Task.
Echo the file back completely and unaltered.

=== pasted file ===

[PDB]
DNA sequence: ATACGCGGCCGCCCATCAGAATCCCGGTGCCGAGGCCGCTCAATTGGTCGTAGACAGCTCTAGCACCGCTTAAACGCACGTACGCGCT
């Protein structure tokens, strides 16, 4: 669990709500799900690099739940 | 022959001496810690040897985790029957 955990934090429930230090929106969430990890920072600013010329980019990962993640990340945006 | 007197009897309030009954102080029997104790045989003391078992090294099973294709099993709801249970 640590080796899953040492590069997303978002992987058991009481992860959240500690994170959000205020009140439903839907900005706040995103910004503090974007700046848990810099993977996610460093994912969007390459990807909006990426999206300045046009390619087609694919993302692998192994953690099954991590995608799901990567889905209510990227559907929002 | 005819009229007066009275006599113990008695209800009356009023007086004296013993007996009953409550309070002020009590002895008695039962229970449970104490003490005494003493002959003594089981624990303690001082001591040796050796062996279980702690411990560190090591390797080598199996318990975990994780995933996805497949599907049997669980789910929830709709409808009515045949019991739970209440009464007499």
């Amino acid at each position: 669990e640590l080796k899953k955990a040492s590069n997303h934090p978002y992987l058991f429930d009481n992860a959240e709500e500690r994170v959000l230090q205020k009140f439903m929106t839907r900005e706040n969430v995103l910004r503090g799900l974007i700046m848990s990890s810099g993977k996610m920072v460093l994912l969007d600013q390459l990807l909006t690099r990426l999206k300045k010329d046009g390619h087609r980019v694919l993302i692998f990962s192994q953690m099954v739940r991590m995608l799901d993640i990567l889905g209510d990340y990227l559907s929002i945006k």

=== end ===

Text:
[PDB]
DNA sequence: ATACGCGGCCGCCCATCAGAATCCCGGTGCCGAGGCCGCTCAATTGGTCGTAGACAGCTCTAGCACCGCTTAAACGCACGTACGCGCT
């Protein structure tokens, strides 16, 4: 669990709500799900690099739940 | 022959001496810690040897985790029957 955990934090429930230090929106969430990890920072600013010329980019990962993640990340945006 | 007197009897309030009954102080029997104790045989003391078992090294099973294709099993709801249970 640590080796899953040492590069997303978002992987058991009481992860959240500690994170959000205020009140439903839907900005706040995103910004503090974007700046848990810099993977996610460093994912969007390459990807909006990426999206300045046009390619087609694919993302692998192994953690099954991590995608799901990567889905209510990227559907929002 | 005819009229007066009275006599113990008695209800009356009023007086004296013993007996009953409550309070002020009590002895008695039962229970449970104490003490005494003493002959003594089981624990303690001082001591040796050796062996279980702690411990560190090591390797080598199996318990975990994780995933996805497949599907049997669980789910929830709709409808009515045949019991739970209440009464007499």
């Amino acid at each position: 669990e640590l080796k899953k955990a040492s590069n997303h934090p978002y992987l058991f429930d009481n992860a959240e709500e500690r994170v959000l230090q205020k009140f439903m929106t839907r900005e706040n969430v995103l910004r503090g799900l974007i700046m848990s990890s810099g993977k996610m920072v460093l994912l969007d600013q390459l990807l909006t690099r990426l999206k300045k010329d046009g390619h087609r980019v694919l993302i692998f990962s192994q953690m099954v739940r991590m995608l799901d993640i990567l889905g209510d990340y990227l559907s929002i945006k």